Beginning with hauntingly powerful One Vision, one of three songs that are played on Highlander (although present in the film Iron Eagle). His remarkably clip begins with a reference to the classic Bohemiam Rhapsody, besides being the only time you can see the members in the studio - in my opinion is heard either version of the clip, with 4 minutes, or studio, with only 1 minute more. The next song is the title track (this is the first Queen album to have a title track), and here the brand of '80s pop band comes up. But God, I love it! Mainly because it was this song that made me raise interest in the Queen, about two years ago. Then comes the slow ballad One Year of Love, a song that is weak start, but then gains strength with a beautiful saxophone solo and some string orchestrations. Unfortunately the next song Pain Is So Close to Pleasure is a waste of time - it was not good or if it was a band consisting of any of that decade, let alone the majestic Queen. But things are recovered in time with the excellent Friends Will Be Friends (a song I already knew, but only now I recognize).

But if there were errors in the A-side, they are easily forgotten with what I see as one of the most beautiful and powerful songs of all time. Who Wants to Live Forever. The apex of the album, this song is in my heart in a way that I am not able to describe - I can only say that I am completely in love with her from beginning to end. Gimme the Prize is a strong rocker, with some lines from the movie (which work better here than the awful dialogues in the songs from Flash). The title of Don´t Lose Your Head is an obvious reference to the theme of the movie, but I must point out that keyboards here remind me somehow of that period Genesis - Tony Banks, are you? Finally we have the heaviest song ever the Queen: Princes of the Universe! man, this is not of this world, and believe me that his three and a half minutes in length are highly complex and progressive!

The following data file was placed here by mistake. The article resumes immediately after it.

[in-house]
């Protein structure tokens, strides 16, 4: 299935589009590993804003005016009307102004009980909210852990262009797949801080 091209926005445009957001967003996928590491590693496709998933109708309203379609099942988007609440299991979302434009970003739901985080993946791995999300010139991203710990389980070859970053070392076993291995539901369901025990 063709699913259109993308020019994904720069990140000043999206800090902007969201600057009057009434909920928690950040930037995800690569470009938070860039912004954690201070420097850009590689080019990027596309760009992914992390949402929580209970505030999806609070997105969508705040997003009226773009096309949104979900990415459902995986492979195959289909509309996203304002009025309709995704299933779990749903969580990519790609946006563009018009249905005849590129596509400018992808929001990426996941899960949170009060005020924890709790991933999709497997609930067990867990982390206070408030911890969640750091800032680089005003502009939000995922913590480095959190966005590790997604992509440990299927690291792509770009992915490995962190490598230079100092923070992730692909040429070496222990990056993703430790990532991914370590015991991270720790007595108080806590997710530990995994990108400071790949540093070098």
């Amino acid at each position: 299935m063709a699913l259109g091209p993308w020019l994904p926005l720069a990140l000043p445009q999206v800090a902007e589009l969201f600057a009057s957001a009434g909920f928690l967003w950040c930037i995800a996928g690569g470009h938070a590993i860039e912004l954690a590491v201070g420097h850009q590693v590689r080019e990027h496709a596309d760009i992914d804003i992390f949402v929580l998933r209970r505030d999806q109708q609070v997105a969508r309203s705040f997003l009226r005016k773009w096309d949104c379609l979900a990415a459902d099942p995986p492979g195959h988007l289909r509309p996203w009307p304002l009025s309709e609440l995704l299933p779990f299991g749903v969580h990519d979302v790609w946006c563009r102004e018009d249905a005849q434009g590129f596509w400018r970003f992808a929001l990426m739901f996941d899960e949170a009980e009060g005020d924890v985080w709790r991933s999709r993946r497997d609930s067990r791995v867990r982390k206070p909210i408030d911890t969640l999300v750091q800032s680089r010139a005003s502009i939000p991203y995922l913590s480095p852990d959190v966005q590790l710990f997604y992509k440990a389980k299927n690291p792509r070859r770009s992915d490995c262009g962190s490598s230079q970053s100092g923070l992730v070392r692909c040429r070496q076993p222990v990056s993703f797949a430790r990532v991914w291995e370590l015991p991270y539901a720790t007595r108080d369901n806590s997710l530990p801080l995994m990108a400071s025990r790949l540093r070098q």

Although this album and others that the band released can then be viewed as a synthesis of the garbage that reigned in the 80's I totally disagree: I think there is much good stuff to be found here, and surely the Queen had already sacred like a giant rock, though they were on a quest for redemption, looking for original and unique sound that had early in his career. The end of this path is probably in his last two albums, The Miracle and Innuendo.

Report this review (#744229)
Posted Wednesday, April 25, 2012 | Review Permalink
3 stars After some of the disappointment caused by 1982's dance-influenced Hot Space and 1984's bland rehash The Works, Queen needed an album that would bring them back into the spotlight. While 1986's A Kind of Magic was mostly a return to form in retrospect, people weren't really convinced back then to buy it. The album only managed to go Gold in the U.S. (and for such a popular band like Queen, that was unheard of back then) and was widely considered another disappointment. So looking back on the record, did it really deserve these distinctions? Definitely not.

While A Kind of Magic is pretty inconsistent in spots, there's also some fantastic music going on here. Stylistically, Queen decided to take the "rehash formula" of The Works and expand upon it, also adding much more hard rock that was reminiscent of their 70s heyday. More importantly, it feels as though Queen sounded more fresh and inspired when it came to the songwriting and arrangements. Along with maintaining a nice array of varied riffs and more textural arrangements, there's some really heartfelt and beautiful stuff to offer as well. Essentially, this record represents the first step in pulling Queen out of the quicksand they put themselves in musically.